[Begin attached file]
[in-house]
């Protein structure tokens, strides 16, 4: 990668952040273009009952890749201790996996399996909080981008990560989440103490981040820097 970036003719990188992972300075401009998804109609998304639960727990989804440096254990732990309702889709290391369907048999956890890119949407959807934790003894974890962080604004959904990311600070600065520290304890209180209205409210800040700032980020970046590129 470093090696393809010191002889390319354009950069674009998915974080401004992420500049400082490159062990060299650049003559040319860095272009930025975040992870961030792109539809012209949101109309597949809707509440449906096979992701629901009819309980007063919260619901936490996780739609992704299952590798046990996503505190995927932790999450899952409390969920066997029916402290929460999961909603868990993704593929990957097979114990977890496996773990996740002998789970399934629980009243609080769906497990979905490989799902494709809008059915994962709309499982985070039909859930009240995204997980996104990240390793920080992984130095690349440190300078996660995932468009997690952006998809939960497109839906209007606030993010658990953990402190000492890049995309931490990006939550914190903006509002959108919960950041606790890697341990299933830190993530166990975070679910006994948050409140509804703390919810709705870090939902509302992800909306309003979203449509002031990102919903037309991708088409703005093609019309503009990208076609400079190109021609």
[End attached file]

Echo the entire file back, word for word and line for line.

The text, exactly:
[in-house]
């Protein structure tokens, strides 16, 4: 990668952040273009009952890749201790996996399996909080981008990560989440103490981040820097 970036003719990188992972300075401009998804109609998304639960727990989804440096254990732990309702889709290391369907048999956890890119949407959807934790003894974890962080604004959904990311600070600065520290304890209180209205409210800040700032980020970046590129 470093090696393809010191002889390319354009950069674009998915974080401004992420500049400082490159062990060299650049003559040319860095272009930025975040992870961030792109539809012209949101109309597949809707509440449906096979992701629901009819309980007063919260619901936490996780739609992704299952590798046990996503505190995927932790999450899952409390969920066997029916402290929460999961909603868990993704593929990957097979114990977890496996773990996740002998789970399934629980009243609080769906497990979905490989799902494709809008059915994962709309499982985070039909859930009240995204997980996104990240390793920080992984130095690349440190300078996660995932468009997690952006998809939960497109839906209007606030993010658990953990402190000492890049995309931490990006939550914190903006509002959108919960950041606790890697341990299933830190993530166990975070679910006994948050409140509804703390919810709705870090939902509302992800909306309003979203449509002031990102919903037309991708088409703005093609019309503009990208076609400079190109021609």